Gladstone Brookes | Bank Of Scotland accused of ‘criminal fraud’ over mortgages

Bank Of Scotland accused of ‘criminal fraud’ over mortgages

Bank Of Scotland accused of ‘criminal fraud’ over mortgages

Bank Of Scotland has been accused of ‘criminal fraud’ by Northern Ireland’s Attorney General because of the way the bank treated some of their customers who fell behind with their mortgage payments.

A previous hearing in August had found the bank guilty of double billing some customers who were in arrears.


The arrears had been dealt with by a process known as capitalisation.  This is a standard practice whereby the borrower’s monthly repayments are increased.  Presiding judge Master Ellison ruled that once capitalisation had been carried out, the mortgage should no longer be considered in arrears.

But Bank Of Scotland continued to treat the accounts as if they were in arrears and used this as the basis for bringing legal cases.  Master Ellison said this meant borrowers had been held in fear and were being threatened with repossession on account of ‘an erroneous and fictional arrears balance.’


The verdict accused Bank Of Scotland of ‘having their cake and eating it’ and they decided to appeal the decision which had been seen as scathing by many observers.  But when the matter came up for hearing in Belfast’s High Court, the bank decided to withdraw the appeal.

It was then that Attorney General John Larkin QC, who was in the court, dropped his bombshell.  Far from scathing, he said the judgement had been ‘unduly tender’, claiming there was evidence of ‘criminal fraud under the 2006 Act.’


He acknowledged it was extraordinary for him to intervene in a matter of ‘private law’ between a bank and its customers, but said he had referred the matter to the police and asked them to undertake an investigation.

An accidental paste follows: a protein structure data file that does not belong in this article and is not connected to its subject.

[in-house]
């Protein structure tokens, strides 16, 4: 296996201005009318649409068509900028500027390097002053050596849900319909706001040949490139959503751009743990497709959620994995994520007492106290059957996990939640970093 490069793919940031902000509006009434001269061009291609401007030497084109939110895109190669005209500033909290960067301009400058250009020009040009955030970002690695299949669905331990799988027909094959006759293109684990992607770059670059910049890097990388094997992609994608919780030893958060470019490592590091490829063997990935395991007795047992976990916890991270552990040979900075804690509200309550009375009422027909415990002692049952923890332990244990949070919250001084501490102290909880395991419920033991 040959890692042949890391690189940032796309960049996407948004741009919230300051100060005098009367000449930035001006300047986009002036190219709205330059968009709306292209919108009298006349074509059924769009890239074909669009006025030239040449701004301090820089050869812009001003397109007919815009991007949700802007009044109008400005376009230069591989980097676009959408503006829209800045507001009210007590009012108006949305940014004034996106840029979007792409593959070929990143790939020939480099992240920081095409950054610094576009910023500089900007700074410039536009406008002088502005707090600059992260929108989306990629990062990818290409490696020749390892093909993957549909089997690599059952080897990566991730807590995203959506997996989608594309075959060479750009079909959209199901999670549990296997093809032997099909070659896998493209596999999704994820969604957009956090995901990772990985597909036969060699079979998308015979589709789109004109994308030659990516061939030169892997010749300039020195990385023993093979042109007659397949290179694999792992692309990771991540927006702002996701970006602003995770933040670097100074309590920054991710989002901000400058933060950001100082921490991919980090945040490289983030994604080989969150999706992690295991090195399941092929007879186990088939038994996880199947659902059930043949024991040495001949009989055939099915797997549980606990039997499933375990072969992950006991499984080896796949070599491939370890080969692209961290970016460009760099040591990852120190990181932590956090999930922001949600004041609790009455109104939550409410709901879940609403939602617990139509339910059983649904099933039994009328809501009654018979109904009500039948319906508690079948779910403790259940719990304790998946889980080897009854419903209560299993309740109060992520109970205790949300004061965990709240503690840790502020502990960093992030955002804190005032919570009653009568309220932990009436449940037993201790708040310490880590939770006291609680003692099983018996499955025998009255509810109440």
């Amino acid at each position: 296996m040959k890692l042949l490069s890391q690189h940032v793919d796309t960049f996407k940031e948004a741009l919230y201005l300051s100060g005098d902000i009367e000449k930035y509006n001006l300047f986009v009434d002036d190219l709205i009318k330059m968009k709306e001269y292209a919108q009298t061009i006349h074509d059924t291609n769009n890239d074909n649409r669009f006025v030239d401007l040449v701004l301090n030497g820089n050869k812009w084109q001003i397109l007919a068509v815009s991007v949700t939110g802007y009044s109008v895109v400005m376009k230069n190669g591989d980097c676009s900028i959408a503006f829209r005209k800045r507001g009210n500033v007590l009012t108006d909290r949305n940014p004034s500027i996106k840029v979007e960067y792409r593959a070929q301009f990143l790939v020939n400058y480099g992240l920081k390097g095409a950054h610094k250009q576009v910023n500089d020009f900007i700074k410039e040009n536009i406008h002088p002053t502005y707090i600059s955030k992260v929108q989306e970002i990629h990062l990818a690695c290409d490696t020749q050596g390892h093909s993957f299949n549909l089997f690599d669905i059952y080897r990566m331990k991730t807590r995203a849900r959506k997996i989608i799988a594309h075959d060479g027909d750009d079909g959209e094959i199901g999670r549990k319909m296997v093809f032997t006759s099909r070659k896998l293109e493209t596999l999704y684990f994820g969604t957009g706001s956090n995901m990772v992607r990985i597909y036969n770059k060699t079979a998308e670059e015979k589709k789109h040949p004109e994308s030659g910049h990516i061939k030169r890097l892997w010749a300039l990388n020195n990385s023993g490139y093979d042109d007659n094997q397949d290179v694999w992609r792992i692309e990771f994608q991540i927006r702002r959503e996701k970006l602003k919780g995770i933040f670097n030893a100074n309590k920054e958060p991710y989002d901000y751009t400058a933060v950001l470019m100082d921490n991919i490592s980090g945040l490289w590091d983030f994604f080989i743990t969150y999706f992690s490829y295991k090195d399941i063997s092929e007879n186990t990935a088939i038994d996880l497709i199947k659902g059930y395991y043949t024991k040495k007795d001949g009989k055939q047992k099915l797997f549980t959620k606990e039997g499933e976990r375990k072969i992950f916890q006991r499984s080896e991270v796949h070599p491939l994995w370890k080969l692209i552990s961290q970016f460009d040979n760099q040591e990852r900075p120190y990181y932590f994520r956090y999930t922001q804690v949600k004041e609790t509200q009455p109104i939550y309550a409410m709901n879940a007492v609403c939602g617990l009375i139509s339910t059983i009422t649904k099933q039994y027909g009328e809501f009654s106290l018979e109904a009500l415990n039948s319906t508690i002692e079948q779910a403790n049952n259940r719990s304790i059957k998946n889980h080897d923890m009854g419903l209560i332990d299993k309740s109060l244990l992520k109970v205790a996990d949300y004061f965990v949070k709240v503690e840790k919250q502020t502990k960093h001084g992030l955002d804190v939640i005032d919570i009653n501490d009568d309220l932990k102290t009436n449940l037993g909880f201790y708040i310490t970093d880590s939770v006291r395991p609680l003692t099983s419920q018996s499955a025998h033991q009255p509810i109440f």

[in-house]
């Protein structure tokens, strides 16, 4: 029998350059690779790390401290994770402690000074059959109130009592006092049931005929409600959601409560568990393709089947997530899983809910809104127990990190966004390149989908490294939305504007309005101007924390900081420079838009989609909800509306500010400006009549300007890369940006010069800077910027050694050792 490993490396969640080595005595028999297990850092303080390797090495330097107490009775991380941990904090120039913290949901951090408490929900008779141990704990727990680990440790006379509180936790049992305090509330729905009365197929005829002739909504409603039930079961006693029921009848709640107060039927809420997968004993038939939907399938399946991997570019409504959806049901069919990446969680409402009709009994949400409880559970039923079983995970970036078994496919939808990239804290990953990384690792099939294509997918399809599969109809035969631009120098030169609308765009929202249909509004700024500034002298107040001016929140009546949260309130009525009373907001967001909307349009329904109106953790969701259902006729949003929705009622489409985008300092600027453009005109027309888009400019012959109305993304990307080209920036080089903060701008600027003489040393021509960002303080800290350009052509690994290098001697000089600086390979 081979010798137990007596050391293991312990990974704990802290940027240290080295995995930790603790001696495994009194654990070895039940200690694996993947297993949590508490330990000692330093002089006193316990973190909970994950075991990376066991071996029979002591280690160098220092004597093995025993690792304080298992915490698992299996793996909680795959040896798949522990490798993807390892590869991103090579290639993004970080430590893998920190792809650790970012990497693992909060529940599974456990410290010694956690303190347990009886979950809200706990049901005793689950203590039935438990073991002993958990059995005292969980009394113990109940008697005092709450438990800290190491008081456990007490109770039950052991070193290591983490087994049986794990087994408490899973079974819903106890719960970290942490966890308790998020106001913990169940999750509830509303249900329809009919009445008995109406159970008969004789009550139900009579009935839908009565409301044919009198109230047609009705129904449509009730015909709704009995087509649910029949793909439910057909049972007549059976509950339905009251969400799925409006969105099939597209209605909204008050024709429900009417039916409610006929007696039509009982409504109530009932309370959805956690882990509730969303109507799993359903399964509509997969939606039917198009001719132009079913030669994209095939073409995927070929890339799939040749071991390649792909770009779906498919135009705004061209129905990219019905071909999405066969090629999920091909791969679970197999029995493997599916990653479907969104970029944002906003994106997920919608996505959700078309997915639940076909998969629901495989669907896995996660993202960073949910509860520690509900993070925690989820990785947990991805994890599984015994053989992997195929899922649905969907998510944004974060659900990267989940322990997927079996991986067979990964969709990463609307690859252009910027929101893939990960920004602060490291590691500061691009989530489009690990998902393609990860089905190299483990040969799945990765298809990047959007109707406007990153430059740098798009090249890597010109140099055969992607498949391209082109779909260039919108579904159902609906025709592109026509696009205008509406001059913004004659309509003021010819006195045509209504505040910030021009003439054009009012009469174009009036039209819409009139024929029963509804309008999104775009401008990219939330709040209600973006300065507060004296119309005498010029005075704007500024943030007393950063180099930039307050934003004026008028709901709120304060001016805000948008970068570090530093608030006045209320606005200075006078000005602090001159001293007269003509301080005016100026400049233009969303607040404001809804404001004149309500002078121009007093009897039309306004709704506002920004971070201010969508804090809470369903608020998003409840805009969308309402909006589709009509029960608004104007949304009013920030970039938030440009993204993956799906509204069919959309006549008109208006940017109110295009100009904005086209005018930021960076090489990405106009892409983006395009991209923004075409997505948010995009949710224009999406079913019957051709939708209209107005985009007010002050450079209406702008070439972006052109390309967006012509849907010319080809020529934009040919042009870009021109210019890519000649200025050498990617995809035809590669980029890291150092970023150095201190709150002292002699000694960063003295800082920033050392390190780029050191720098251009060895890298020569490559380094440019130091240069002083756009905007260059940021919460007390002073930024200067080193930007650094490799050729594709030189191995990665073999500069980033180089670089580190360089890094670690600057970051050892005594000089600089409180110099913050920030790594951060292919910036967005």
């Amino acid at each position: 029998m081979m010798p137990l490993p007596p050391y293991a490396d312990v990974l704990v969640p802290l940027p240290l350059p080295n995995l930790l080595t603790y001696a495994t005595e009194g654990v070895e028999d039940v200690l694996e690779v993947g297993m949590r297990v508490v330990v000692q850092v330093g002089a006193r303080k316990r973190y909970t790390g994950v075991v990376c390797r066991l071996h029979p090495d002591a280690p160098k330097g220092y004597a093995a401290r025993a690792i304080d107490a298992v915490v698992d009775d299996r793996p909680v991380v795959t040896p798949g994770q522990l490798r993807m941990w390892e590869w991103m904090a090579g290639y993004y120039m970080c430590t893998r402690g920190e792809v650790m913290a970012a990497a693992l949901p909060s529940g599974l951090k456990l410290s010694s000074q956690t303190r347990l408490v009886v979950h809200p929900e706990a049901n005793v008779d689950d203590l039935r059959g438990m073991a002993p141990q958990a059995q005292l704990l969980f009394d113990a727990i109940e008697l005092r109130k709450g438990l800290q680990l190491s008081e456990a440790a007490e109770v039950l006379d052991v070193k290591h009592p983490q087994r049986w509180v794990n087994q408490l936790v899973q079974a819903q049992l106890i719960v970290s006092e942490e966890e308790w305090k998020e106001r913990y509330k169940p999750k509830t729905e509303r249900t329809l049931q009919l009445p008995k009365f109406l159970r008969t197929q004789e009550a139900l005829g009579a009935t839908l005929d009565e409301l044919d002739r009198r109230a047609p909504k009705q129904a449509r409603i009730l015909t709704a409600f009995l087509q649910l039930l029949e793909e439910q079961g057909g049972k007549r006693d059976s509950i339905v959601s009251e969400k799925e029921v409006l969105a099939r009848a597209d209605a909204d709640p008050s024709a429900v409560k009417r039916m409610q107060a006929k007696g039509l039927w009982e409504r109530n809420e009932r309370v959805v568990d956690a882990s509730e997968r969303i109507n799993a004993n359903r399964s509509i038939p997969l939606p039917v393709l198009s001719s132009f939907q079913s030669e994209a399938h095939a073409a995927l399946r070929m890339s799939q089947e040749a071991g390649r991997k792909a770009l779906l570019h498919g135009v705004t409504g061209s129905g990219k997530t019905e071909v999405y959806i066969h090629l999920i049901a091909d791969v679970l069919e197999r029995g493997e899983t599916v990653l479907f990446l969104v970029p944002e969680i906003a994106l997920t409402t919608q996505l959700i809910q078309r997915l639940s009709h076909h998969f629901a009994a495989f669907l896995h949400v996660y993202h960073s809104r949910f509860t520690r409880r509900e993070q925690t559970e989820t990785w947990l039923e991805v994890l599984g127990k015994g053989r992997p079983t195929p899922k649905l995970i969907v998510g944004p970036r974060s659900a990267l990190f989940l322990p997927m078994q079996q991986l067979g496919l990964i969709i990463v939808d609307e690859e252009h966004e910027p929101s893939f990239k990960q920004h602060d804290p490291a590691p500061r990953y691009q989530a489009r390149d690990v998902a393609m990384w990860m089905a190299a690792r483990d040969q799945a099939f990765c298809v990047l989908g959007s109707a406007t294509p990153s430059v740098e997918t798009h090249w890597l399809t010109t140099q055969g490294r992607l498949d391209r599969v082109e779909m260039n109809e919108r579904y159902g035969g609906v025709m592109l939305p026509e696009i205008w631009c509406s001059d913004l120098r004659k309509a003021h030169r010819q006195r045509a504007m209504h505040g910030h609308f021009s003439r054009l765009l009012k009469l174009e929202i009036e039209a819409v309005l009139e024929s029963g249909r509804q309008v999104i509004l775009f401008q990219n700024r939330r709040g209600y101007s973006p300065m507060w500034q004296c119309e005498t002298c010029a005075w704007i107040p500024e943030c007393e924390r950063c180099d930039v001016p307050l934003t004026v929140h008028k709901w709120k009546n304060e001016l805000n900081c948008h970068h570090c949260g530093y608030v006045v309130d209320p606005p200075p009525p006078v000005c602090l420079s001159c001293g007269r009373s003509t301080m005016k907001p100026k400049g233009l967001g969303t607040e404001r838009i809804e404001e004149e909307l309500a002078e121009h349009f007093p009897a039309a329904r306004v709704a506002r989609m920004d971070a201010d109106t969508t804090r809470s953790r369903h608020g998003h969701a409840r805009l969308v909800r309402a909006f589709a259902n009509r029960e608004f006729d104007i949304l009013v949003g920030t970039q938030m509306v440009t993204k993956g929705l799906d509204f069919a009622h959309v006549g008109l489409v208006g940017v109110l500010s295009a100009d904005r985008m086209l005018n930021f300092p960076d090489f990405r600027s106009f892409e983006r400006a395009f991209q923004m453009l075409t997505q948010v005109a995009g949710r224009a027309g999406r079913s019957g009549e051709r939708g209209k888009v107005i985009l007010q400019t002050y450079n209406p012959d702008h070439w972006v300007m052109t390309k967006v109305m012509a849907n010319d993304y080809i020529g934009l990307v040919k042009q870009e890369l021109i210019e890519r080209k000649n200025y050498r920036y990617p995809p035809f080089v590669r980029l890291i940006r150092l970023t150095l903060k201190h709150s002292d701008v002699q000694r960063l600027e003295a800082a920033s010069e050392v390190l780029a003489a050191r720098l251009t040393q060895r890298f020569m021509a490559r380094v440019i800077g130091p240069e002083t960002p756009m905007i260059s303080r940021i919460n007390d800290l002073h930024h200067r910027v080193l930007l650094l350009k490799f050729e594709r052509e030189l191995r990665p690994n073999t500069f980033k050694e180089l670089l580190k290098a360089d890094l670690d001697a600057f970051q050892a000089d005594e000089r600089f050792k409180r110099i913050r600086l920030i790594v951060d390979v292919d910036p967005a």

Stephen Shaw QC, barrister for the bank, said Mr Larkin’s view was ‘based on a misapprehension.’


In a statement issued after the hearing, Lloyds Banking Group (LBG) – Bank Of Scotland’s parent company – said: “There have been no allegations of fraud in these cases.

“We strongly take issue with any implication that this is the case.  We have offered to meet with both the Housing Rights Service and the Attorney General in order to correct the assumptions on which these allegations have been made.

Last resort

Referring to the earlier court hearing, the spokesman said: “We no longer believe that an appeal is necessary in this case and, as such, have withdrawn from the appeal process.  We would reiterate that repossession is always a last resort.

“We work hard to ensure that we are providing customers facing financial difficulty with the right support to help ease their circumstances and ultimately help to resolve the situation in what we appreciate is an extremely sensitive time.”

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